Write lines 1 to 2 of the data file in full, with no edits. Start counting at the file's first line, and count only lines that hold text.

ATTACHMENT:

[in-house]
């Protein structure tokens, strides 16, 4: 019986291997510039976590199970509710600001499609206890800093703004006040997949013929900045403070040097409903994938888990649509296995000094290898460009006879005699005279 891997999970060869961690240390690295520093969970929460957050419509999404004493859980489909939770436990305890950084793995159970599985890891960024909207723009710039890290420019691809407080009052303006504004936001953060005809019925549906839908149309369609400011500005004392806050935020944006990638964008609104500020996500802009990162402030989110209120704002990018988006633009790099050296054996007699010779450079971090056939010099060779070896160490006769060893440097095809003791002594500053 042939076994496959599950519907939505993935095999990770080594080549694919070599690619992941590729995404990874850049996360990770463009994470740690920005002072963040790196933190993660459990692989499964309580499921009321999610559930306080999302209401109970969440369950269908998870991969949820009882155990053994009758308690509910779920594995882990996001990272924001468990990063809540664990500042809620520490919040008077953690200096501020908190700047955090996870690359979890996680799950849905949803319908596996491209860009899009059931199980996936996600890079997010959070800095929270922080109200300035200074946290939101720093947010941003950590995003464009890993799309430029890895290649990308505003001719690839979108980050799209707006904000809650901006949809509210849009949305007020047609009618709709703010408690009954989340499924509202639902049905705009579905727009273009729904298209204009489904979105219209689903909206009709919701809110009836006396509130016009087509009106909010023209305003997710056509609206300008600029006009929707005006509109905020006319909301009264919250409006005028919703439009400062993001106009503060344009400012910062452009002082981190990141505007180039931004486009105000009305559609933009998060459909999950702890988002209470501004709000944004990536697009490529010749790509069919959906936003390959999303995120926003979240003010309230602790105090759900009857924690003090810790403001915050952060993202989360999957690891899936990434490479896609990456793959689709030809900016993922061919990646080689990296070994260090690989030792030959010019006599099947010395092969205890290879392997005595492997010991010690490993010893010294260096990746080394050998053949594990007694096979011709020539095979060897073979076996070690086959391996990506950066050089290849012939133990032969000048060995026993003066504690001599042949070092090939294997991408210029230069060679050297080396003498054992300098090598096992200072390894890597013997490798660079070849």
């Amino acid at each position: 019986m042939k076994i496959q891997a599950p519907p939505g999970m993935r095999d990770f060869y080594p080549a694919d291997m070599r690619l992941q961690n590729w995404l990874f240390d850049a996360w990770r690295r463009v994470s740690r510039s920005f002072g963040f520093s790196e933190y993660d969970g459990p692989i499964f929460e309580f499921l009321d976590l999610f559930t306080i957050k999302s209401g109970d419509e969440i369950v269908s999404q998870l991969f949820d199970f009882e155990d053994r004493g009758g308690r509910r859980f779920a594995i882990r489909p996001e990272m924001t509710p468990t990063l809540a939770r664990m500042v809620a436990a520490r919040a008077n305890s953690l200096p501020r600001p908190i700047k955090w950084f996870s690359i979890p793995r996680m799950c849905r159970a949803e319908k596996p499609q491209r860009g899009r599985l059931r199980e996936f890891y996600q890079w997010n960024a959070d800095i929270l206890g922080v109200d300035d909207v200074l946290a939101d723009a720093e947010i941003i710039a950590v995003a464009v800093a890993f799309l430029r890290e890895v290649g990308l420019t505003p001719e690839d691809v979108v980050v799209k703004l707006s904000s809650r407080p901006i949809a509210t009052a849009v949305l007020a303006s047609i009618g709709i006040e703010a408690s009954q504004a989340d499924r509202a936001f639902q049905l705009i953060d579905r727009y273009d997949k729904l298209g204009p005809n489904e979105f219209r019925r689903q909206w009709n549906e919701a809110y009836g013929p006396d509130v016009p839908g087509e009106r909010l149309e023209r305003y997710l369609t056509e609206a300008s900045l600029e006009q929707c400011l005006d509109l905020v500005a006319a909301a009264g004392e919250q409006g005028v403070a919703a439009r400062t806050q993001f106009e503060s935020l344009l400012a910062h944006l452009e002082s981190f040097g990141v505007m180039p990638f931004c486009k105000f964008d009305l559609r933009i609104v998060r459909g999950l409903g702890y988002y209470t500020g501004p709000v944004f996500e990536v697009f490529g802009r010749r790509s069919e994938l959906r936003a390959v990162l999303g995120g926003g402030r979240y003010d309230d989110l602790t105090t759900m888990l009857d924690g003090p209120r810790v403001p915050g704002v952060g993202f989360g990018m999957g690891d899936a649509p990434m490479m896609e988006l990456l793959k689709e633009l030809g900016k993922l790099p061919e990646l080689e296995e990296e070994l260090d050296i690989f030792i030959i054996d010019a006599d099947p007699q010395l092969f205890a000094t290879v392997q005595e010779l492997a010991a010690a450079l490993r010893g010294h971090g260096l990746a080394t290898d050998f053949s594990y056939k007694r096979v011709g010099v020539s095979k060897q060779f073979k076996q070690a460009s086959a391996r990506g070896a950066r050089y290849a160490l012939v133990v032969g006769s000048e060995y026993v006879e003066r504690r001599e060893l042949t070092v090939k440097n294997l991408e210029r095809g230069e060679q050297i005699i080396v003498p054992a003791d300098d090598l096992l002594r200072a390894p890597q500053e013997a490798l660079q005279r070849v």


[in-house]
């Protein structure tokens, strides 16, 4: 019986291997510039976590199970509710600001499609206890800093703004006040997949013929900045403070040097409903994938888990649509296995000094290898460009006879005699005279 891997999970060869961690240390690295520093969970929460957050419509999404004493859980489909939770436990305890950084793995159970599985890891960024909207723009710039890290420019691809407080009052303006504004936001953060005809019925549906839908149309369609400011500005004392806050935020944006990638964008609104500020996500802009990162402030989110209120704002990018988006633009790099050296054996007699010779450079971090056939010099060779070896160490006769060893440097095809003791002594500053 042939076994496959599950519907939505993935095999990770080594080549694919070599690619992941590729995404990874850049996360990770463009994470740690920005002072963040790196933190993660459990692989499964309580499921009321999610559930306080999302209401109970969440369950269908998870991969949820009882155990053994009758308690509910779920594995882990996001990272924001468990990063809540664990500042809620520490919040008077953690200096501020908190700047955090996870690359979890996680799950849905949803319908596996491209860009899009059931199980996936996600890079997010959070800095929270922080109200300035200074946290939101720093947010941003950590995003464009890993799309430029890895290649990308505003001719690839979108980050799209707006904000809650901006949809509210849009949305007020047609009618709709703010408690009954989340499924509202639902049905705009579905727009273009729904298209204009489904979105219209689903909206009709919701809110009836006396509130016009087509009106909010023209305003997710056509609206300008600029006009929707005006509109905020006319909301009264919250409006005028919703439009400062993001106009503060344009400012910062452009002082981190990141505007180039931004486009105000009305559609933009998060459909999950702890988002209470501004709000944004990536697009490529010749790509069919959906936003390959999303995120926003979240003010309230602790105090759900009857924690003090810790403001915050952060993202989360999957690891899936990434490479896609990456793959689709030809900016993922061919990646080689990296070994260090690989030792030959010019006599099947010395092969205890290879392997005595492997010991010690490993010893010294260096990746080394050998053949594990007694096979011709020539095979060897073979076996070690086959391996990506950066050089290849012939133990032969000048060995026993003066504690001599042949070092090939294997991408210029230069060679050297080396003498054992300098090598096992200072390894890597013997490798660079070849």